inevitable human experiences of suffering and death are unreal or unnatural
betray the presence of fear.  It is
useful to compare both these traits with authentic mystery teachings, which
recognize that the pursuit of material wealth becomes an obstacle to
spirituality when taken beyond the point of meeting one's basic needs and
serving the common good, and which also recognize that suffering and death are
among the greatest initiations of human existence and are to be accepted by the
awakening soul. In this light the gap between much of today's popular
spirituality and the mystery teachings that these belief systems imitate is
hard to miss.

It is also important to understand, however, that these garbled echoes of
the mystery teachings are not simple falsehoods.  They have their own truth; it is just that these are partial
and unbalanced truths.  It is both
true and important, for example, that many of us prevent ourselves from making
the best use of the opportunities we encounter in life because our assumptions
and attitudes get in the way. 
Convince yourself that you are certain to fail, and you will generally
be right; convince yourself that you are certain to succeed, and the confidence
and energy that comes from that belief can lead to remarkable successes.  Thus the belief that you create your
own reality can sometimes make it possible to accomplish things that more
restrictive ways of thinking can prevent. 

The difficulties creep in because the belief that you create your own
reality is a partial truth, not a complete one.  It needs to be balanced with its opposite, which is that
your reality — the reality of the universe that was here before you came into
being, and will be here long after you are gone — created you, and continues to
create you at each moment. 
Furthermore, the self and the rest of the universe join together at each
moment to create the reality you will experience in the future.  Thus there are things you can
accomplish and things that no amount of tinkering with attitudes will allow you
to achieve, because they are contradicted by the momentum of greater processes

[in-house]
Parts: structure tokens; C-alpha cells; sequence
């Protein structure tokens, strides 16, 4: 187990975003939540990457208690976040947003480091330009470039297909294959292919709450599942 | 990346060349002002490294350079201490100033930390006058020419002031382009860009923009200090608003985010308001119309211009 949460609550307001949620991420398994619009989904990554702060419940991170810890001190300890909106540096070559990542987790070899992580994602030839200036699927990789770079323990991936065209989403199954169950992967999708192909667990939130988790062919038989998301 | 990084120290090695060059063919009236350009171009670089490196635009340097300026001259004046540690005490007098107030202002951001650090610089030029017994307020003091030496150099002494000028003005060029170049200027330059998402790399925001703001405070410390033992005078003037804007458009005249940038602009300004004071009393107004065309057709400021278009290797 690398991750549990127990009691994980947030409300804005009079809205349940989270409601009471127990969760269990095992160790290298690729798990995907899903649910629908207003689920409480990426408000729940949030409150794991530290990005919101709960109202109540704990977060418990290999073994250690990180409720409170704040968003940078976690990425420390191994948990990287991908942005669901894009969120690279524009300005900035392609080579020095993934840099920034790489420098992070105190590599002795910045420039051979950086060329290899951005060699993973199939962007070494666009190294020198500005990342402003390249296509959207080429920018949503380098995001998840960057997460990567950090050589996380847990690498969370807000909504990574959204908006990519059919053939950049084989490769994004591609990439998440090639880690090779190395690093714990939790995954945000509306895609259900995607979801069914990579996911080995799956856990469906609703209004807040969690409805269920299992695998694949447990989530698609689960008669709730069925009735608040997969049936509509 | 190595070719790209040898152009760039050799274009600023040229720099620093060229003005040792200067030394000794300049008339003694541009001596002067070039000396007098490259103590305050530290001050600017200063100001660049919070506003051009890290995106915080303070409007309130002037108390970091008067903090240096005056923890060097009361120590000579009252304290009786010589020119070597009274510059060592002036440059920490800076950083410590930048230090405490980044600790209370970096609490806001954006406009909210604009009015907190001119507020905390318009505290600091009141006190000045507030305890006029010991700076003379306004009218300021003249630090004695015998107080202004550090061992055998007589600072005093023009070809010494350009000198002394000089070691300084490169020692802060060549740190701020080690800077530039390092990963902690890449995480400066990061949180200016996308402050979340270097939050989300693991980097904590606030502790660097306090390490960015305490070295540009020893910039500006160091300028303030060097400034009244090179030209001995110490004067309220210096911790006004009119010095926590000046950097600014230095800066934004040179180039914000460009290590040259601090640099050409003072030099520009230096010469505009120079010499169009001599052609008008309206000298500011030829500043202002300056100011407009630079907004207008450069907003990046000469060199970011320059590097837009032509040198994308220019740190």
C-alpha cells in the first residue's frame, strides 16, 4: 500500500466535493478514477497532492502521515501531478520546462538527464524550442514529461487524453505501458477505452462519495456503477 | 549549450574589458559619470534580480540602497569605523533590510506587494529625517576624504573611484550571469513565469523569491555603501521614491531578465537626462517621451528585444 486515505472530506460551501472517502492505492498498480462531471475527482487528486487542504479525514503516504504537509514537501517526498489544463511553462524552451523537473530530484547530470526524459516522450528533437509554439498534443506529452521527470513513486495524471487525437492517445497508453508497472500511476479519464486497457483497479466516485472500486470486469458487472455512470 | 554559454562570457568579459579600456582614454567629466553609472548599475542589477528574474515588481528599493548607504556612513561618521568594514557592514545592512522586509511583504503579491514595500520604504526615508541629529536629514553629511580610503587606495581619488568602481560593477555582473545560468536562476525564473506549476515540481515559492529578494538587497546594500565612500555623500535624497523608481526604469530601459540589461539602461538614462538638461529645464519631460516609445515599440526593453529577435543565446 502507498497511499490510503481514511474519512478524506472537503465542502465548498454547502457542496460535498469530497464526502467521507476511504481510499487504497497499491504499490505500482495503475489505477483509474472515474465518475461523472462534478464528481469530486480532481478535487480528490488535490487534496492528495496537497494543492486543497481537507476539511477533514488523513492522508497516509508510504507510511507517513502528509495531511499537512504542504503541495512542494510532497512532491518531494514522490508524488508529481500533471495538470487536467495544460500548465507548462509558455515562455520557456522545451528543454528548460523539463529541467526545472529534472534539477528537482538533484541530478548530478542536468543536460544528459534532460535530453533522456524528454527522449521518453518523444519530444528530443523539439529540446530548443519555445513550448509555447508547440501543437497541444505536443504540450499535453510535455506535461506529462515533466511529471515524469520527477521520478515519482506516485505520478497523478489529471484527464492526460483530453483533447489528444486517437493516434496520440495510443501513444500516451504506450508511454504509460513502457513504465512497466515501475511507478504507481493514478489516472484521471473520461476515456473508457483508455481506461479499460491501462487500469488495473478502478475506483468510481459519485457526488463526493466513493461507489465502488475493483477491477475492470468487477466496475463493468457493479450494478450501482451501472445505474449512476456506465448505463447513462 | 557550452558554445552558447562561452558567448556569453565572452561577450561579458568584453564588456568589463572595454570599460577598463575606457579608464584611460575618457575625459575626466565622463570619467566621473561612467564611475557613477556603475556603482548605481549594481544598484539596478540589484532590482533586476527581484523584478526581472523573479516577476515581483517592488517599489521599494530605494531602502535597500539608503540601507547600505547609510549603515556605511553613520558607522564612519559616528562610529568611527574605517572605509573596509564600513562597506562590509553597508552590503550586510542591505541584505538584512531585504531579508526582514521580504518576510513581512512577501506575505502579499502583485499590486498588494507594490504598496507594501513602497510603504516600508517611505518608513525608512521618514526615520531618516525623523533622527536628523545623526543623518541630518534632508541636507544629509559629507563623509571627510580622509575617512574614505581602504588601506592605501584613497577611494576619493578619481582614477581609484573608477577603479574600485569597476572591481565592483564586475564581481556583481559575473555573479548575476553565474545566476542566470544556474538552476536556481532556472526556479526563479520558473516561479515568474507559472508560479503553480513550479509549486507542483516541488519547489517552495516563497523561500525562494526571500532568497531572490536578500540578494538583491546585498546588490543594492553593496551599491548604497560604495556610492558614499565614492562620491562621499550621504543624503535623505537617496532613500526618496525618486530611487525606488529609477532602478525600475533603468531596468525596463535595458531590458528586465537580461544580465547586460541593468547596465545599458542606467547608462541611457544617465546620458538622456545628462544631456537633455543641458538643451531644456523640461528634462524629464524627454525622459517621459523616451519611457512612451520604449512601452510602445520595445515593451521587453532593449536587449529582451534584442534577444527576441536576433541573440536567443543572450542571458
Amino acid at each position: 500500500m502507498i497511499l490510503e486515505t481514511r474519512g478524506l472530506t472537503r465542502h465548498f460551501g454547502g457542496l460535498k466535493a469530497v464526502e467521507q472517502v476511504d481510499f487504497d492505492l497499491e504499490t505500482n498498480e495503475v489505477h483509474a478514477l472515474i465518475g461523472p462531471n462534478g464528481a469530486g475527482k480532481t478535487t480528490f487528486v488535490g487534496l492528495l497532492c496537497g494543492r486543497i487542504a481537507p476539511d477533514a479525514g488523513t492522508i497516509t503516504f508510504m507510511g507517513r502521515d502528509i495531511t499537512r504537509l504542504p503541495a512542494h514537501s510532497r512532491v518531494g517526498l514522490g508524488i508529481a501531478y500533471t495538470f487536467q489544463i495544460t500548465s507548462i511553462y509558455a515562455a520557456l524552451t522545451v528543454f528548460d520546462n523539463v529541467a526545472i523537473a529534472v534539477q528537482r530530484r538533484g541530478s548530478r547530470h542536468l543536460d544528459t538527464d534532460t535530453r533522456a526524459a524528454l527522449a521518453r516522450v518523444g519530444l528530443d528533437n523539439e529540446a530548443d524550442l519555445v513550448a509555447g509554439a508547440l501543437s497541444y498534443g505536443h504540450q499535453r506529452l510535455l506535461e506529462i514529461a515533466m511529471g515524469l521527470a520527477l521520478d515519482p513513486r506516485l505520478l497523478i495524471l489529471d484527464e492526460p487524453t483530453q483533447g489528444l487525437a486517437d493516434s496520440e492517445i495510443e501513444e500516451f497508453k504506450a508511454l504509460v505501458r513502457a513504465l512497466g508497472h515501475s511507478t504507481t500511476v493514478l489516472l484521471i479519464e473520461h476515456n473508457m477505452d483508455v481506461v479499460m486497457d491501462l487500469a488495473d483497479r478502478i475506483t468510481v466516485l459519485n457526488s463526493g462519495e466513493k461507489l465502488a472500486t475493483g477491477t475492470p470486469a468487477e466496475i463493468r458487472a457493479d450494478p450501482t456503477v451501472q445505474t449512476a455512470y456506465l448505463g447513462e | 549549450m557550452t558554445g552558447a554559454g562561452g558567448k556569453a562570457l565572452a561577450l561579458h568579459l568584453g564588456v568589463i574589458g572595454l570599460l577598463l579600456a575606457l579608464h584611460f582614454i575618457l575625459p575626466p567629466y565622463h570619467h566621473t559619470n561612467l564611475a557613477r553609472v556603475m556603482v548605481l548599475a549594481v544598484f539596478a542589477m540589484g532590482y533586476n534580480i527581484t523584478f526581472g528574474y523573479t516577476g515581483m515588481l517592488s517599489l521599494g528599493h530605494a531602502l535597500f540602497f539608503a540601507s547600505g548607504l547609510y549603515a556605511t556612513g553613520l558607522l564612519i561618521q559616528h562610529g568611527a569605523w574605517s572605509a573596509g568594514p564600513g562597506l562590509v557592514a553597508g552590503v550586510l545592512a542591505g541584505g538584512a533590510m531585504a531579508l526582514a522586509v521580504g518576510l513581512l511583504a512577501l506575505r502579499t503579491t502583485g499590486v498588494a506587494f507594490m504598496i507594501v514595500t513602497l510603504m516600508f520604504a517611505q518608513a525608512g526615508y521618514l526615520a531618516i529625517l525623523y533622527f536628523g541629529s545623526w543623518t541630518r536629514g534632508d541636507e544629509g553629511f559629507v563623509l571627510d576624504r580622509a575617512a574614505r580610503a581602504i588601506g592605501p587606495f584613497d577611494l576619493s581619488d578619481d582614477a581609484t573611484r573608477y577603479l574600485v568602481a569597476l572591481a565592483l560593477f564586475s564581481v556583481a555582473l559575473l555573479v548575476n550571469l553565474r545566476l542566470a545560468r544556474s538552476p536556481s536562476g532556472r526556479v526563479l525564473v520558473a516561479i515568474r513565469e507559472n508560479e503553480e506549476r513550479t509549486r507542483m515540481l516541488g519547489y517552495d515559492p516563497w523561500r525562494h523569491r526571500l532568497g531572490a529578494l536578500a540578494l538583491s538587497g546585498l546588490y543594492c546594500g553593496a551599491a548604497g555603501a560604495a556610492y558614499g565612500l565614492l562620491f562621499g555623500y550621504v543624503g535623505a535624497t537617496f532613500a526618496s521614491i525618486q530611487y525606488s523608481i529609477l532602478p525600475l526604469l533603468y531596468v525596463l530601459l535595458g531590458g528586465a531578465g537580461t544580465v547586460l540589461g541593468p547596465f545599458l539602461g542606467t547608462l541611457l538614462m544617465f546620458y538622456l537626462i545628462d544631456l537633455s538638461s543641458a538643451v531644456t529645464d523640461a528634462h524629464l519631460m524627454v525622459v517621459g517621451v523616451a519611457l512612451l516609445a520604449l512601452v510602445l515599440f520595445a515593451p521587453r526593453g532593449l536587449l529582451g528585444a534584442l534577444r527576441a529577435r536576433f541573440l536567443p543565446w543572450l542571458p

in the universe as a whole. 
Equally, there are things that you might be able to achieve but should
not attempt, because the achievement will set patterns in motion in the
universe that will not be welcome to you.

These difficulties are best treated as an opportunity for learning.  A century ago, in fact, many mystery
schools taught their students to believe that they create their own reality, as
a first exercise in exploring the power of thought.  The students would be assigned this and left to their own
devices for a month or so.  Very
often they would return to their classes or write back to their tutors in a
state of fair bewilderment, because some things that seemed almost impossible
to them had happened easily, and other things that seemed easy had not happened
at all.  The teachers or tutors
would smile and say, "Good. Now that we have your attention, we can start making
sense of what the mind can do, and what it cannot."

The present article thus could just as well have been
titled Now That I Have Your Attention.  For those who have experimented with the power of the mind
to change circumstances, and are puzzled by their successes as well as their
failures, the ideas covered in the chapters ahead offer a next step in
understanding.  In the process,
this book inevitably challenges many of the popular teachings of our time, and
may prove upsetting to those who have become emotionally committed to those
teachings.  Still, that cannot be

There are many ways to make sense of the teachings of the mysteries, some
more relevant to the present age than others.  Perhaps the most useful of all just now, as already
suggested, is to trace the ecological laws that govern whole systems in nature,
where they can be experienced directly with the senses.  One of the core mystery teachings
explains that the macrocosm (literally "the great universe," the universe around
us) and the microcosm (the "little universe," the universe within us) are
mirror images of one another. 

Thus we can look to the world of nature around us for help in understanding
our own nature, recognizing that if a theory about the nature of the universe
proves to be a mistake when tested against the world around us, it will also
prove to be a mistake when applied to the world within us.  As the great 19th century teacher of
the mysteries Eliphas Lévi put it, the core doctrine of the mystery teachings
is that "the visible is for us the measure of the invisible." 

Teaser image by mckaysavage, courtesy of Creative Commons license.